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How to Get Rid of Useless Meetings with Effective Performance Management

Posted by Julie • June 2, 2016 (Last modified July 29, 2018) • 3 min read

Meetings have a bad reputation in the workforce. In the US alone, there are 11 million formal business meetings each day and it wastes an estimated $37 billion. Of course, the meeting will never go away especially as more companies welcome workflex options into their organizations. They are a necessary part of staying on track as a team, but at the root of all meeting woes is the communication everyone is so desperate to achieve. Thankfully, there is a way to build better communication within organizations and it all starts with effective performance management.

What makes a good meeting?

A good meeting is concise while covering all necessary information and answering all questions a team might have before the next scheduled meeting. There should be noticeable contributions from more than the person who holds/calls the meeting and, if possible, new ideas to old processes are shared. Great meetings follow agendas and when employees leave, they feel enthused and prepared to get to work. Unfortunately, here is the reality of the average modern workforce meeting:

  • 37% of employee time is spent in meetings

  • 39% of participants admitted to falling asleep in a meeting

  • Over 70% of participants brought other work

  • An estimated 25-50% of meeting time is wasted

Here is where an effective performance management strategy comes in…

Feedback Builds Confidence in Collaboration

With 71% of employees preferring immediate feedback, there is no doubt that continuous and constant feedback is high on an employee’s performance management must-have list. The process calls for immediate praise or critique of performance so the employee can adjust their approach just as quickly. Teams with continuous feedback are not only used to the amount and frequency, they are equipped to take on criticism too. Even if the negative critique is given right in the thick of things. A well-rounded performance management strategy should also invite colleagues to provide insight to their colleagues in what are called peer to peer reviews.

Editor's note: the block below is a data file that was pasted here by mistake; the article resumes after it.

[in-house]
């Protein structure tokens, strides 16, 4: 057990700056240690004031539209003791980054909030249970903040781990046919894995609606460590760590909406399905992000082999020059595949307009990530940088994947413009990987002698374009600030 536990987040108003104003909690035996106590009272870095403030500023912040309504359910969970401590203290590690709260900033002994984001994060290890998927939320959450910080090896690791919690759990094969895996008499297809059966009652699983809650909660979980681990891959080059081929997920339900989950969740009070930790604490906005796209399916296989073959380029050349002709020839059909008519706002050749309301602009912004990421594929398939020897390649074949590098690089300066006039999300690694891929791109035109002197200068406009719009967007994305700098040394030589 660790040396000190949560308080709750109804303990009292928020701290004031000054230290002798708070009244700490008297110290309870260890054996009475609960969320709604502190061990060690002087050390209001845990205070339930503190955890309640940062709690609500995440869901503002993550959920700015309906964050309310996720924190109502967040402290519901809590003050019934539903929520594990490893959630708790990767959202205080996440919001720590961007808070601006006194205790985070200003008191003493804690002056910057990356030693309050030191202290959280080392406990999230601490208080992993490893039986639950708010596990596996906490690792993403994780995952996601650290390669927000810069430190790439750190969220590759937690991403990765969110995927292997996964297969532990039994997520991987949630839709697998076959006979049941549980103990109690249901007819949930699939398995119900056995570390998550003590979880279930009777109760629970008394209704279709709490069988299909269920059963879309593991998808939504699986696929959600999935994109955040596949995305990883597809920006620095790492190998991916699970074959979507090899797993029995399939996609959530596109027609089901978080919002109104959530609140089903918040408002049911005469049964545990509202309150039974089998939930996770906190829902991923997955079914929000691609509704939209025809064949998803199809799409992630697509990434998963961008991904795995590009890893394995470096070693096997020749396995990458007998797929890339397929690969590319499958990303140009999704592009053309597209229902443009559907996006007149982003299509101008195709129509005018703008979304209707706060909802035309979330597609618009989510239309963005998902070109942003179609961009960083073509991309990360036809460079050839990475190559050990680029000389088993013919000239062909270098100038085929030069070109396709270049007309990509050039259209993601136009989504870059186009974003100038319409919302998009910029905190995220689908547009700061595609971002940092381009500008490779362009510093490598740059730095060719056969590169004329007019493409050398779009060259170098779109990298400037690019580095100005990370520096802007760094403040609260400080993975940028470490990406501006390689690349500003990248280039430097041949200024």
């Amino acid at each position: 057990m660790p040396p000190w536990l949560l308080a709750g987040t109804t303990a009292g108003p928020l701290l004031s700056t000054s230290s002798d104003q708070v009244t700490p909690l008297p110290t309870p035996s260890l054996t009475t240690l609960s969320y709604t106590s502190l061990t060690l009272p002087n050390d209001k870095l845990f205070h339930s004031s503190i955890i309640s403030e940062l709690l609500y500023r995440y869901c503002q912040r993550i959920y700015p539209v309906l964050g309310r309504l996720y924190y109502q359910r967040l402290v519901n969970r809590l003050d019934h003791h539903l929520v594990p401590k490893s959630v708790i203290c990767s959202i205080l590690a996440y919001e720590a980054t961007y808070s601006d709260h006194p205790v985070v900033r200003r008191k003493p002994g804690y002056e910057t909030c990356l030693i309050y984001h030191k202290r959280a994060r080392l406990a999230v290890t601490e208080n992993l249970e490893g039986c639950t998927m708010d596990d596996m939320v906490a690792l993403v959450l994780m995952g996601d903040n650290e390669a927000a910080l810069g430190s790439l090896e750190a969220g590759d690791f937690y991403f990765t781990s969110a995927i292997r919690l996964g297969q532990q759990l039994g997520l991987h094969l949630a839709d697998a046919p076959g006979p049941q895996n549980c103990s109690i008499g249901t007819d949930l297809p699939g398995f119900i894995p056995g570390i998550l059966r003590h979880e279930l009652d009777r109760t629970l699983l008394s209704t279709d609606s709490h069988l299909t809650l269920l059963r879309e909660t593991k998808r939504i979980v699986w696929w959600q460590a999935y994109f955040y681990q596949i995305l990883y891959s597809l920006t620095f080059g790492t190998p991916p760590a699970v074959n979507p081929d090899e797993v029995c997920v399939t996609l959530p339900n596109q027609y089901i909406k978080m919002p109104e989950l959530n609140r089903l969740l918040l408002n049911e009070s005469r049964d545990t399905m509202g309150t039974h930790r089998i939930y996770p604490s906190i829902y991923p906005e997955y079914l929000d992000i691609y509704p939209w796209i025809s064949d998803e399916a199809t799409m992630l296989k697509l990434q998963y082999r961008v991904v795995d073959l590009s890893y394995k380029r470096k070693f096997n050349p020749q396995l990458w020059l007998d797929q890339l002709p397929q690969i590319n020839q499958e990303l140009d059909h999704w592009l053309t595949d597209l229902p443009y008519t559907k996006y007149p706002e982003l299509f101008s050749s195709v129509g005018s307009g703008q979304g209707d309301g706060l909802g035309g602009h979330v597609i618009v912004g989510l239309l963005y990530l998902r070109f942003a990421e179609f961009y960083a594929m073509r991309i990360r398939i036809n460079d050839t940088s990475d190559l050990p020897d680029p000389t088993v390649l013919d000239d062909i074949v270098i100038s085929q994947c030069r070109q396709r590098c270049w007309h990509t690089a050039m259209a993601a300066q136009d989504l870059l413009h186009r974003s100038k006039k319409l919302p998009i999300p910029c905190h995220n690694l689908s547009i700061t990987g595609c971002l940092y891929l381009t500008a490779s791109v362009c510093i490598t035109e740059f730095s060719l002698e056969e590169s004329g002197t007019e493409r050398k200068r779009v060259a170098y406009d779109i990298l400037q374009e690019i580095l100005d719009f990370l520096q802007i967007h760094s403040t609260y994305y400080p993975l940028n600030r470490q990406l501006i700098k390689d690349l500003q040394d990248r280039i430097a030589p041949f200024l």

Before any type of actual collaboration is taking place, the employee is acclimating to delivering ideas and getting a response. For employees, the practice instills confidence and builds trust in managers and colleagues. This is pivotal in holding meetings. Individuals of such a team will have the confidence to offer input, instead of one person droning on.

Performance Appraisals Ensure Goal Alignment

Performance appraisals are the mode of communication a great performance management strategy must rely on. Performance appraisals have increased in frequency for most organizations, but what is truly making the difference in growth is the increased emphasis on transparency and leadership development. In appraisals, employees are encouraged to discuss their career goals and how those align with the company. Likewise, managers are able to build succession plans and training around those desires. This process is also known as goals transparency.

Successful meetings should also have goals alignment. The agenda is a plan and that should be shared with all participants, so no one is caught unaware of the direction the meeting is taking. Of course, if individuals have never taken the time to think or discuss where they are taking their department, building a meeting agenda is impossible. Employees need that conversation to always be happening so they can relate it to the team on a grander scale.

An effective performance management strategy includes a well-rounded view of feedback and encourages goals alignment. Sometimes getting all this right takes a little help. Our tool can help your team build structure into your feedback, review and goal alignment process. Watch our short demo to see what we mean!

Make Work Matter.